Transport #44: Sprite

Another deaf Aussie.  Watch me not able to resist again!   I had nothing to do this weekend and it was an absolutely gorgeous weekend, perfect for a drive down to Binghamton and back.

I was hanging out this morning and got an e-mail message stating the transport was running an hour early. This is unusual.  Apparently the first person had to take off early and so it set the thing off much earlier than anticipated. It really says something about the type of people involved in these transports. Every single on of us was able to do it an hour earlier than planned. So instead of taking off around 11:15am, I left at 10:15am. I stopped for a quick lunch and arrived just a few minutes before the person I was meeting. Perfect timing!

Poor Sprite.  He's a 5 month old Aussie, all white deaf. Adorable as can be. But obviously he's been through a lot. He's super friendly but a bit skittish. He did not want to get out of the crate in the SUV.  We ended up pushing the crate back as far as we could and coaxing him out.  The person I met lifted him out and then he was ok.  He shook it off and wandered around for awhile.

Getting him into my car was difficult as well. The other person tried to lift him but had trouble with it. Finally she just swooped in to grab him and he sort of freaked out, snapped at her (but didn't make contact). I suspect the issue was that he couldn't hear her and she just grabbed him suddenly.  She went to her car to find some treats and I decided to tempt him in with my fuzzy squeaky ball.  I got him interested in it, tossed it a few times and then tossed it into the car.  He wasn't quite willing to jump up, but put his front feet up.  So I rubbed his belly and petted him and then got my arm beneath his rump and helped him up.  No problems.

We spent the first little while before we took off playing with the ball and having a ton of fun together. He was such fun puppy. We played tug with the ball, he chased it in the little space he had. He kept standing on the console between the seats and bopping me in the face with his nose.  Once he tried to grab my hair (no go there puppy!). He definitely needs to learn a bit of bite inhibition (he tried to grab the ball at the same time I did and got me instead...ouch!). No breaking of the skin but it definitely hurt!  So he's got some manners to learn but oh did I enjoy him!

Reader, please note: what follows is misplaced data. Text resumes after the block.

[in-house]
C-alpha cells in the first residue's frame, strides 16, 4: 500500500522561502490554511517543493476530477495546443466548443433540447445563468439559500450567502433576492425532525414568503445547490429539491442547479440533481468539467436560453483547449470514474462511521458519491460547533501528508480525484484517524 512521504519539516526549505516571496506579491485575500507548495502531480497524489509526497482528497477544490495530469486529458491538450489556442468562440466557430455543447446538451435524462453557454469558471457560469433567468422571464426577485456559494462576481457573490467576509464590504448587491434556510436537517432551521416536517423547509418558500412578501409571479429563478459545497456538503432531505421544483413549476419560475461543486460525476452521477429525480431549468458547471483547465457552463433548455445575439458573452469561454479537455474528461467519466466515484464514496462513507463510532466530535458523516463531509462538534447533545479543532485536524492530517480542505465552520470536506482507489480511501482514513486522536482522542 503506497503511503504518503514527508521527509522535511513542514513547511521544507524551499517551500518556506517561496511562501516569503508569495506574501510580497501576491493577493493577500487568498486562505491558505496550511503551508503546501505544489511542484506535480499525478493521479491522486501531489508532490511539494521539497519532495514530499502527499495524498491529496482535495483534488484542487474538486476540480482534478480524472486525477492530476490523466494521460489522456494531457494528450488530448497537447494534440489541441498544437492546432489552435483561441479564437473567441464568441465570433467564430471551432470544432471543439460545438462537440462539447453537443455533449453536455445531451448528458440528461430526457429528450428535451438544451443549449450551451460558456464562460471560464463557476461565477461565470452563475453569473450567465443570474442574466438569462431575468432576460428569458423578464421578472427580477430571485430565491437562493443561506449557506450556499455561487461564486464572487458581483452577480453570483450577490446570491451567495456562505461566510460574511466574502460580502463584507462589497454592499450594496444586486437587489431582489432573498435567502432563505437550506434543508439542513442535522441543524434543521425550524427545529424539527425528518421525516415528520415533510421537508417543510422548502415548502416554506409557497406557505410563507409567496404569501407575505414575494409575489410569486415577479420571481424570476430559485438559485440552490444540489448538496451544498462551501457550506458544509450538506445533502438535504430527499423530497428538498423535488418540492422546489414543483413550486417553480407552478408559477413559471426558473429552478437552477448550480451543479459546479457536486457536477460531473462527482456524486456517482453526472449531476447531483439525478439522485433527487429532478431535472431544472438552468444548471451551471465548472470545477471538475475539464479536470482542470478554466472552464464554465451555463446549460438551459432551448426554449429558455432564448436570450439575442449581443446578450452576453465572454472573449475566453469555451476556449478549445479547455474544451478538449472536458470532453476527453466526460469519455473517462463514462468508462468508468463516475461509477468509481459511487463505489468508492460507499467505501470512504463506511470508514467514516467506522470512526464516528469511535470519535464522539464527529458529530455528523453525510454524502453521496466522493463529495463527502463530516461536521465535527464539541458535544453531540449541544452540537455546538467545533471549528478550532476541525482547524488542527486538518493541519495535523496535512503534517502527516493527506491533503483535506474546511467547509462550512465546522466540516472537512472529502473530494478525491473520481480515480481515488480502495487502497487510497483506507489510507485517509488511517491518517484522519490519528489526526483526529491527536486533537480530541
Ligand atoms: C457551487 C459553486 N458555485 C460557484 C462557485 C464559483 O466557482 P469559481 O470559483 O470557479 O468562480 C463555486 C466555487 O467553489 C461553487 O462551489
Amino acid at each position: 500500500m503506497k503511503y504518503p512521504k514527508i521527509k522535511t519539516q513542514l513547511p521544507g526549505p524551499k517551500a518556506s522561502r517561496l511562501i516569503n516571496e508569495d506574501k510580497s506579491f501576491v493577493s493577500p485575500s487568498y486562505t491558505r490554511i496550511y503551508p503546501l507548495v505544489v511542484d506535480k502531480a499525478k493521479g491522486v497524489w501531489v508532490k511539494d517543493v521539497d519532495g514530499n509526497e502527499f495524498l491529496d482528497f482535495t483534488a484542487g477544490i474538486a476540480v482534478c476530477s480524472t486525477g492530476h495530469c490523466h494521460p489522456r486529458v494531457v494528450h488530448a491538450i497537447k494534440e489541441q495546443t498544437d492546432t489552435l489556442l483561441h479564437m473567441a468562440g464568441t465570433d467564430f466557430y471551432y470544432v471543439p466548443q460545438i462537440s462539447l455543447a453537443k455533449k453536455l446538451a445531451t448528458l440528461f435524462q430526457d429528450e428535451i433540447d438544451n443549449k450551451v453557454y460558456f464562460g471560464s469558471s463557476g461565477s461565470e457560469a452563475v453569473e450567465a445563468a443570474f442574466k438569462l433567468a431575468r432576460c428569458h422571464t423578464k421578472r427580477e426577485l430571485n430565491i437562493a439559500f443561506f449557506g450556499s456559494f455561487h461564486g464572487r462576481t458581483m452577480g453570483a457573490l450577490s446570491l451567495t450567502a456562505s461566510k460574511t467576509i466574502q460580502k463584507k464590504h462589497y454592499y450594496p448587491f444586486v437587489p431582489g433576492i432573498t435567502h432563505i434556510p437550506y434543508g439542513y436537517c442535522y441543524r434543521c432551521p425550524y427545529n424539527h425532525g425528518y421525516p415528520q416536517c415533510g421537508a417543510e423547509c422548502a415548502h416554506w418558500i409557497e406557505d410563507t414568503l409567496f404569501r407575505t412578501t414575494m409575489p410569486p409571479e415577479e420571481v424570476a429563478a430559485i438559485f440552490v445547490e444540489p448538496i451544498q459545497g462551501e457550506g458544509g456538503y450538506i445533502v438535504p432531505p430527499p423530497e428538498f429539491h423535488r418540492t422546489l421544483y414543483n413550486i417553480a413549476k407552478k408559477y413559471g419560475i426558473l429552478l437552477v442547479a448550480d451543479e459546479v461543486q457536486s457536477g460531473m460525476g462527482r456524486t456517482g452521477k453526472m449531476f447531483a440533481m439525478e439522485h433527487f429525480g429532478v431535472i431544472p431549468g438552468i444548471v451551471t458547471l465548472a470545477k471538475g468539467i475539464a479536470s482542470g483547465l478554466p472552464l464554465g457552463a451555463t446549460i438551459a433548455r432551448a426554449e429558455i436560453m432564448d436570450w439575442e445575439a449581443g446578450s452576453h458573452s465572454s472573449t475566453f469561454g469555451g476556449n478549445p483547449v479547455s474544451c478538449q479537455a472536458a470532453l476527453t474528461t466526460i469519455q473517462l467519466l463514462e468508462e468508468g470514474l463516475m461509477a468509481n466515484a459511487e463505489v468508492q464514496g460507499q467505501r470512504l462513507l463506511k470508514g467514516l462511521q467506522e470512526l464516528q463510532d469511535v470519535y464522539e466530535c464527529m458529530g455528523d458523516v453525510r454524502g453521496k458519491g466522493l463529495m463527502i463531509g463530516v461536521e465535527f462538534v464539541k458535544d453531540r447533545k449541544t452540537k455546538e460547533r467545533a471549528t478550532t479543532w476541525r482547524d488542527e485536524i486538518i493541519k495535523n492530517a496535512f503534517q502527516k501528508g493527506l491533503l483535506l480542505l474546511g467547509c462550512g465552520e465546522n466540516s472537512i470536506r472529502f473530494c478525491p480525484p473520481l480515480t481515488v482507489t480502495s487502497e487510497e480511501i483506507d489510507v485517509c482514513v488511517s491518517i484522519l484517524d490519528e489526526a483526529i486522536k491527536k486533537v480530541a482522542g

He played for awhile as we set off, occasionally came to visit me, and about 30 minutes into the trip up north he fell soundly asleep. When we arrived in town and I had to drive through town, stopping at lights, he woke up briefly and then fell asleep again, this time with his nose on the "snout rest" (read: console), the same place Dahlia loves to lay on car trips.

The hand off happened easily enough. Getting him out of the car was difficult but I managed to coax him out. And he was easy to pick up for me to put into the next vehicle. I was sad to see him go!

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Transport #43: Aiden

As always, I cannot resist a transport for a deaf Australian Shepherd.  When this transport lost a driver, I volunteered to take one of the legs.  After a bit if finagling to figure out which one of the legs that came through my area, we finally settled on my driving down to Binghamton this morning.

The drive down wasn't too bad.  The worst of it was getting out of my neighborhood.  We got some snow last night (I have no idea how much; maybe 3-5 inches) and they hadn't plowed the neighborhood, as they so often don't. especially on the weekends.  But once I got out to the main roads, the going was easy.  The further south I got the better it was.  The roads about a half hour south of here were dry and there wasn't much snow on the ground (oh lake effect!).